Art Magnified: Windows On The Future

Lea Anderson’s Upcycled Yucca

Clarke Conde
2 min read
Windows on the Future
Lea Anderson’s yucca sculptures on display 24/7 on Broadway (Clarke Condé)
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Like it or not, a transformation is underway as our social fabric is tested, our economy challenged, our immune systems confronted and our patience tried. There is plenty of artwork being made right now that reflects these trials and our uncertain future. This is clearly a transitional time, but to what remains elusive. Drawing strength and inspiration from the natural world provides some solace, and we see in Lea Anderson’s new work she has done just that.

Adaptation. Mutation. Transformation. is on display in the windows of Exhibit/208 as part of a series of exhibits in windows throughout Albuquerque, Santa Fe and Taos called Windows on the Future. Here, Anderson addresses change through our state flower, the yucca, collecting the husks and using them to create new work, giving them a new purpose. The yucca is a powerful plant, able to survive and thrive in the harsh New Mexico climate. Anderson has reconfigured yucca into a series of small sculptures pinned to the wall behind the window. Transformed into something new, the yucca endures, retaining something of the plant’s original identity while bending into a new form. Each sculpture is unique, but presented as a collection to create something greater. A community of transformed yucca-based sculptures right here in the desert of New Mexico for all to see and learn from. There is something inspiring in that.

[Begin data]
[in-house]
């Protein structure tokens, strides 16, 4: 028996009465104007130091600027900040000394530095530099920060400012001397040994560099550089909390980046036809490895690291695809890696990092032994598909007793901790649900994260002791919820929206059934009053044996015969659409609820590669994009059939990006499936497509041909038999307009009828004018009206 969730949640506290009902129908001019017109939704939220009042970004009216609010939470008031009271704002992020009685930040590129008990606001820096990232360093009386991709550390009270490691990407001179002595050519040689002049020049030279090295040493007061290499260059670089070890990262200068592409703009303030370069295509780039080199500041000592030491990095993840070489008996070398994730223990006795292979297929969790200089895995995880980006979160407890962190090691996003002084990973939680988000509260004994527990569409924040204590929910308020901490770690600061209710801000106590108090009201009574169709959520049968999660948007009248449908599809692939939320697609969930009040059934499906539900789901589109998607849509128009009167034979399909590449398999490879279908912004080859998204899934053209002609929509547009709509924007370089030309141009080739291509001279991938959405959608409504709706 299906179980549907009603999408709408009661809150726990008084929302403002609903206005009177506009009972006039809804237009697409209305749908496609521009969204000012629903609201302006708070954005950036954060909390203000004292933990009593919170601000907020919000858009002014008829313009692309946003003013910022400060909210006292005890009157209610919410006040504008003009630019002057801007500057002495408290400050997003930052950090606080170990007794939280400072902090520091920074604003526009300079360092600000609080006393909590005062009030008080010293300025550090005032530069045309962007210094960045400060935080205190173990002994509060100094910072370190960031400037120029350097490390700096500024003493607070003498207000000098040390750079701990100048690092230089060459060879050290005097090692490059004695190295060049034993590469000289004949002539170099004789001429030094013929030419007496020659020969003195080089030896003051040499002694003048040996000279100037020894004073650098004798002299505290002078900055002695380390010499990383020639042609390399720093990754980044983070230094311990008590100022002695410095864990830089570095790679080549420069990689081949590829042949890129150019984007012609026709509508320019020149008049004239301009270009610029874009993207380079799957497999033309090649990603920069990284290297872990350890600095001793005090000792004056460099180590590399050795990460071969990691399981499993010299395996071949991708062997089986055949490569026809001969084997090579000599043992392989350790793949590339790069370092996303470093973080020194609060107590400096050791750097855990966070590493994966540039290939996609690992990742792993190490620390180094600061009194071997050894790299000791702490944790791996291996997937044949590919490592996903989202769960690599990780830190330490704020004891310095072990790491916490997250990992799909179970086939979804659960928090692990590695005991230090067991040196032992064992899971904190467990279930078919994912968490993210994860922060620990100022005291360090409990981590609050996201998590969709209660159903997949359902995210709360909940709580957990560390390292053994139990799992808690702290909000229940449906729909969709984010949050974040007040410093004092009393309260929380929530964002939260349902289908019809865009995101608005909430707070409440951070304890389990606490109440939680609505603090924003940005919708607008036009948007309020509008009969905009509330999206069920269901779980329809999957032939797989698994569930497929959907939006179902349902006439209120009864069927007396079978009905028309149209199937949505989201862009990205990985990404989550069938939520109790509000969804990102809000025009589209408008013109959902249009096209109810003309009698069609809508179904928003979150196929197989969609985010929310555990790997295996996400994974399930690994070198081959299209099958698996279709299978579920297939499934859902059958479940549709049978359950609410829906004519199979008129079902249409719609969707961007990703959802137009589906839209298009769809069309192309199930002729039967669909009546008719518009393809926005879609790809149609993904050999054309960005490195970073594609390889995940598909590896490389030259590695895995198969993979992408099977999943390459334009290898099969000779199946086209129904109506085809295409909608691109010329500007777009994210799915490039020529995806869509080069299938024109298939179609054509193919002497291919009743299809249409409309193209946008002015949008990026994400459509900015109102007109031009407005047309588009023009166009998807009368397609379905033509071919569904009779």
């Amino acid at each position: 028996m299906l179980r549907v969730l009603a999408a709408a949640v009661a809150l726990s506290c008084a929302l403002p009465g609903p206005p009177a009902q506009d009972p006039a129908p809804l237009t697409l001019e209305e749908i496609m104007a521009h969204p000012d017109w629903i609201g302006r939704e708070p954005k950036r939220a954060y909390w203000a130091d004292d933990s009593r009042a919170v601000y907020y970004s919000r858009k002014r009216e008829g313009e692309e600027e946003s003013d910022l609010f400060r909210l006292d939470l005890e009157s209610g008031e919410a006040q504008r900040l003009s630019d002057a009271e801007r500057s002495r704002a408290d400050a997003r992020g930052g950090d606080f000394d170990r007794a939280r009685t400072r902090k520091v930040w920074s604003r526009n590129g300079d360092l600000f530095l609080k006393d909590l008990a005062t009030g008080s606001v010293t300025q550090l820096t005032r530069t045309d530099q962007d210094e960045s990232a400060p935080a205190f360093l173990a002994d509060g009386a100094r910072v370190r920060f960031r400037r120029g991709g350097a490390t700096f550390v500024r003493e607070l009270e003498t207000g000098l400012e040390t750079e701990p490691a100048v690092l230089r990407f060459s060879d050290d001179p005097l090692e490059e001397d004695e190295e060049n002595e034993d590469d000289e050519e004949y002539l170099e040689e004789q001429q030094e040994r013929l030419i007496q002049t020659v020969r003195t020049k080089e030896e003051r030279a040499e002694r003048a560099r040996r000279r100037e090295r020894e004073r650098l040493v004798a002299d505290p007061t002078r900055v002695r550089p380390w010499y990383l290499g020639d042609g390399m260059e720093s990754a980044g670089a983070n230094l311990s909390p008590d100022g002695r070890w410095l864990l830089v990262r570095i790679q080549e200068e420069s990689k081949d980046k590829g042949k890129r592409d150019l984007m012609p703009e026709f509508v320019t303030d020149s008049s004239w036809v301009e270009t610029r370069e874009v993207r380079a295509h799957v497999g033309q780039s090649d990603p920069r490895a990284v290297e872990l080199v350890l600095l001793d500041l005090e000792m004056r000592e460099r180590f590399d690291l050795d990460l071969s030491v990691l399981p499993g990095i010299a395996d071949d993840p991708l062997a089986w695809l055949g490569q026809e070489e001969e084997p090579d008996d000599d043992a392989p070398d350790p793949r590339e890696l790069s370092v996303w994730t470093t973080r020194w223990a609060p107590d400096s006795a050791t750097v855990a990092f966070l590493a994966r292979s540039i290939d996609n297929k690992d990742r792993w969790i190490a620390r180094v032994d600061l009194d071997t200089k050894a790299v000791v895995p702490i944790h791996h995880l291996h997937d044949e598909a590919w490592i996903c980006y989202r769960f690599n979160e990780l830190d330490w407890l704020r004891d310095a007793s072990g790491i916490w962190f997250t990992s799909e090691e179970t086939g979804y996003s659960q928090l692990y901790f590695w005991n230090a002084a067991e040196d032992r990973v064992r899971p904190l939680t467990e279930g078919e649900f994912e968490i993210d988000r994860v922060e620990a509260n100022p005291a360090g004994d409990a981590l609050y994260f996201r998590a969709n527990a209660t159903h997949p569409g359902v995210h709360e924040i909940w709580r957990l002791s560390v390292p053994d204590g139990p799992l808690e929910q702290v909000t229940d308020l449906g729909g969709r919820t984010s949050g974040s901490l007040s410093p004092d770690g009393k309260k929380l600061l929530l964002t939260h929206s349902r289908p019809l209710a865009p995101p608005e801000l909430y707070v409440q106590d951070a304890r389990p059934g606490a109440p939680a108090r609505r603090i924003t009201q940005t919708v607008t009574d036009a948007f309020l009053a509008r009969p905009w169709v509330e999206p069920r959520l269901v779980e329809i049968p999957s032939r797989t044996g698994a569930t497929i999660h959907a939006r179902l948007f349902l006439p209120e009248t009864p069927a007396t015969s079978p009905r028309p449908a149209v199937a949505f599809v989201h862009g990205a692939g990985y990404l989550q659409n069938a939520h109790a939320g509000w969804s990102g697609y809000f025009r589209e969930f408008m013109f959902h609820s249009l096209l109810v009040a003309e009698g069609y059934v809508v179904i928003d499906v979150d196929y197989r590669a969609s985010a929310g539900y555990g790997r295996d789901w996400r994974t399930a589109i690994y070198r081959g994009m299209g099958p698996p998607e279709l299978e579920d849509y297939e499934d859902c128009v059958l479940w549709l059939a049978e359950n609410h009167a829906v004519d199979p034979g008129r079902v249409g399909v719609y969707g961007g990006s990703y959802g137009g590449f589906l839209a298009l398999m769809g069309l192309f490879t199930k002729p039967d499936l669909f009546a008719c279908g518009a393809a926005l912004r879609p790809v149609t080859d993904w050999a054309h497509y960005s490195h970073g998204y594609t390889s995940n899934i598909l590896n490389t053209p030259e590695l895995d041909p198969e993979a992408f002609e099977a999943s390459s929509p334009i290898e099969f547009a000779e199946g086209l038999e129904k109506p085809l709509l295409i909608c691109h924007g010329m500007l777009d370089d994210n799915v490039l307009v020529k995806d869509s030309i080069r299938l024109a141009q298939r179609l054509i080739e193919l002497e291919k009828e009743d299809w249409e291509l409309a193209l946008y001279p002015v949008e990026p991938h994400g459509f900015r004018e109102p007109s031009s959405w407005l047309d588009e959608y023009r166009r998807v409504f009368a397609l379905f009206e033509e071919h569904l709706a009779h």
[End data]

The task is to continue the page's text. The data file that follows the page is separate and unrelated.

Displaying artwork in a window is not a new concept, but this project is perfect for this time. Access is unrestricted to the
Windows on the Future project, and its value is enhanced by people’s ability to stay safe while viewing the exhibits. In speaking with organizers, it seems this project is somewhat open-ended in its duration. Some of the exhibits will remain, some will change, and some windows will go back to being what they were before. As goes life, goes Windows on the Future, and the advice remains the same for both: See as much of it as you can.

For more information on this and other regional
Windows on the Future projects, go to

Adaptation. Mutation. Transformation.

By Lea Anderson

On exhibit through August


208 Broadway Blvd. SE

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